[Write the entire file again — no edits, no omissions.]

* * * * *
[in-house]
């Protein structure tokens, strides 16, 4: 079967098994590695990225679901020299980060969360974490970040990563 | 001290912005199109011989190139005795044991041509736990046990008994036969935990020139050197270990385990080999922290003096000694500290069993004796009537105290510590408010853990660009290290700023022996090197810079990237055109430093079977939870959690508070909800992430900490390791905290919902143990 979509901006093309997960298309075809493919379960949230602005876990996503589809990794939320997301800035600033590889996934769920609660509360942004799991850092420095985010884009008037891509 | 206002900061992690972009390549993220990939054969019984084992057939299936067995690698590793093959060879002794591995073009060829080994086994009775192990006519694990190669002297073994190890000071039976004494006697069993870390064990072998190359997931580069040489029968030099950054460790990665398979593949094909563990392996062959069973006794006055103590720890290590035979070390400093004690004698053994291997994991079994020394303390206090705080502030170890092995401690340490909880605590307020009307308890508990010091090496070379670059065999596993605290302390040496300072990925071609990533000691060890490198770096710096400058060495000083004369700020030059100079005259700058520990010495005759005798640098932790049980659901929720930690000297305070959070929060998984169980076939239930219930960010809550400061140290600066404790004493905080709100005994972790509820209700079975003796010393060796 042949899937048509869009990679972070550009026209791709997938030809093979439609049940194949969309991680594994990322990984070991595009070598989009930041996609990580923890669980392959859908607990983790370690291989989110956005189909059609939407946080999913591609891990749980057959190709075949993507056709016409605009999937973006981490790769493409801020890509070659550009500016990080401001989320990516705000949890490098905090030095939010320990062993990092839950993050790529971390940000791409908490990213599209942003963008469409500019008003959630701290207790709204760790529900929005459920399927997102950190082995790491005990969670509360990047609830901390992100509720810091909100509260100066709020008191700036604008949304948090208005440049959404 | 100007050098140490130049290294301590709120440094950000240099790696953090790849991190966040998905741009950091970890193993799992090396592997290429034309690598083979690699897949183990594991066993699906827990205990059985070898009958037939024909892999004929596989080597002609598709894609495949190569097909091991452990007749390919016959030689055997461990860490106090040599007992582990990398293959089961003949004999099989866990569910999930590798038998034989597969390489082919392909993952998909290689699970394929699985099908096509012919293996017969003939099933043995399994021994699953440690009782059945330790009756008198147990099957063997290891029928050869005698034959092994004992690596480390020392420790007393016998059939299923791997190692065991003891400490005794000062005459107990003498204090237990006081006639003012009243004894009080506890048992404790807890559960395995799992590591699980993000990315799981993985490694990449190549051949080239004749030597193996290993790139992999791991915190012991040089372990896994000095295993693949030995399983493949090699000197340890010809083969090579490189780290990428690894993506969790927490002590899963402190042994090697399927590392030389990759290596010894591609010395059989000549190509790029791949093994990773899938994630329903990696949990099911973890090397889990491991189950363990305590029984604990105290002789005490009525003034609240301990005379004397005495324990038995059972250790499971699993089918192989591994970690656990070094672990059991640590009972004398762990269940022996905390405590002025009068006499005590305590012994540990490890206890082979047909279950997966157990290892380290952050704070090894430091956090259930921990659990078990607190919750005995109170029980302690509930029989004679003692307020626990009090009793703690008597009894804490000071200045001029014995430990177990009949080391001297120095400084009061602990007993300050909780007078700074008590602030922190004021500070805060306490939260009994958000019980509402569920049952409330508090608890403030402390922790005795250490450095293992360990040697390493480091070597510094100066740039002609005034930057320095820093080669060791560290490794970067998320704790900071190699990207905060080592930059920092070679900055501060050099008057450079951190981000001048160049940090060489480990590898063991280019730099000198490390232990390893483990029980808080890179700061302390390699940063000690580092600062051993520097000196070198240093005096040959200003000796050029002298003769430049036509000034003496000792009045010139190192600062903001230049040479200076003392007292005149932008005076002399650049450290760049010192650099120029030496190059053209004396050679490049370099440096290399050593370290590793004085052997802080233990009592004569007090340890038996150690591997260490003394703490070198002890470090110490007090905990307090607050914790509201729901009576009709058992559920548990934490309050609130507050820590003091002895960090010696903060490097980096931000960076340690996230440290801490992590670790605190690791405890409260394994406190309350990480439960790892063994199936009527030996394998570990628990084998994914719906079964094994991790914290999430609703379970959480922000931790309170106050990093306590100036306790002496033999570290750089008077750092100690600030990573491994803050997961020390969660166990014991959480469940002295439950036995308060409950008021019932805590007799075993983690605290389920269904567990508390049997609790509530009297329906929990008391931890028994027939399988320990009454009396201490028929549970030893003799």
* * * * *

[in-house]
């Protein structure tokens, strides 16, 4: 079967098994590695990225679901020299980060969360974490970040990563 | 001290912005199109011989190139005795044991041509736990046990008994036969935990020139050197270990385990080999922290003096000694500290069993004796009537105290510590408010853990660009290290700023022996090197810079990237055109430093079977939870959690508070909800992430900490390791905290919902143990 979509901006093309997960298309075809493919379960949230602005876990996503589809990794939320997301800035600033590889996934769920609660509360942004799991850092420095985010884009008037891509 | 206002900061992690972009390549993220990939054969019984084992057939299936067995690698590793093959060879002794591995073009060829080994086994009775192990006519694990190669002297073994190890000071039976004494006697069993870390064990072998190359997931580069040489029968030099950054460790990665398979593949094909563990392996062959069973006794006055103590720890290590035979070390400093004690004698053994291997994991079994020394303390206090705080502030170890092995401690340490909880605590307020009307308890508990010091090496070379670059065999596993605290302390040496300072990925071609990533000691060890490198770096710096400058060495000083004369700020030059100079005259700058520990010495005759005798640098932790049980659901929720930690000297305070959070929060998984169980076939239930219930960010809550400061140290600066404790004493905080709100005994972790509820209700079975003796010393060796 042949899937048509869009990679972070550009026209791709997938030809093979439609049940194949969309991680594994990322990984070991595009070598989009930041996609990580923890669980392959859908607990983790370690291989989110956005189909059609939407946080999913591609891990749980057959190709075949993507056709016409605009999937973006981490790769493409801020890509070659550009500016990080401001989320990516705000949890490098905090030095939010320990062993990092839950993050790529971390940000791409908490990213599209942003963008469409500019008003959630701290207790709204760790529900929005459920399927997102950190082995790491005990969670509360990047609830901390992100509720810091909100509260100066709020008191700036604008949304948090208005440049959404 | 100007050098140490130049290294301590709120440094950000240099790696953090790849991190966040998905741009950091970890193993799992090396592997290429034309690598083979690699897949183990594991066993699906827990205990059985070898009958037939024909892999004929596989080597002609598709894609495949190569097909091991452990007749390919016959030689055997461990860490106090040599007992582990990398293959089961003949004999099989866990569910999930590798038998034989597969390489082919392909993952998909290689699970394929699985099908096509012919293996017969003939099933043995399994021994699953440690009782059945330790009756008198147990099957063997290891029928050869005698034959092994004992690596480390020392420790007393016998059939299923791997190692065991003891400490005794000062005459107990003498204090237990006081006639003012009243004894009080506890048992404790807890559960395995799992590591699980993000990315799981993985490694990449190549051949080239004749030597193996290993790139992999791991915190012991040089372990896994000095295993693949030995399983493949090699000197340890010809083969090579490189780290990428690894993506969790927490002590899963402190042994090697399927590392030389990759290596010894591609010395059989000549190509790029791949093994990773899938994630329903990696949990099911973890090397889990491991189950363990305590029984604990105290002789005490009525003034609240301990005379004397005495324990038995059972250790499971699993089918192989591994970690656990070094672990059991640590009972004398762990269940022996905390405590002025009068006499005590305590012994540990490890206890082979047909279950997966157990290892380290952050704070090894430091956090259930921990659990078990607190919750005995109170029980302690509930029989004679003692307020626990009090009793703690008597009894804490000071200045001029014995430990177990009949080391001297120095400084009061602990007993300050909780007078700074008590602030922190004021500070805060306490939260009994958000019980509402569920049952409330508090608890403030402390922790005795250490450095293992360990040697390493480091070597510094100066740039002609005034930057320095820093080669060791560290490794970067998320704790900071190699990207905060080592930059920092070679900055501060050099008057450079951190981000001048160049940090060489480990590898063991280019730099000198490390232990390893483990029980808080890179700061302390390699940063000690580092600062051993520097000196070198240093005096040959200003000796050029002298003769430049036509000034003496000792009045010139190192600062903001230049040479200076003392007292005149932008005076002399650049450290760049010192650099120029030496190059053209004396050679490049370099440096290399050593370290590793004085052997802080233990009592004569007090340890038996150690591997260490003394703490070198002890470090110490007090905990307090607050914790509201729901009576009709058992559920548990934490309050609130507050820590003091002895960090010696903060490097980096931000960076340690996230440290801490992590670790605190690791405890409260394994406190309350990480439960790892063994199936009527030996394998570990628990084998994914719906079964094994991790914290999430609703379970959480922000931790309170106050990093306590100036306790002496033999570290750089008077750092100690600030990573491994803050997961020390969660166990014991959480469940002295439950036995308060409950008021019932805590007799075993983690605290389920269904567990508390049997609790509530009297329906929990008391931890028994027939399988320990009454009396201490028929549970030893003799």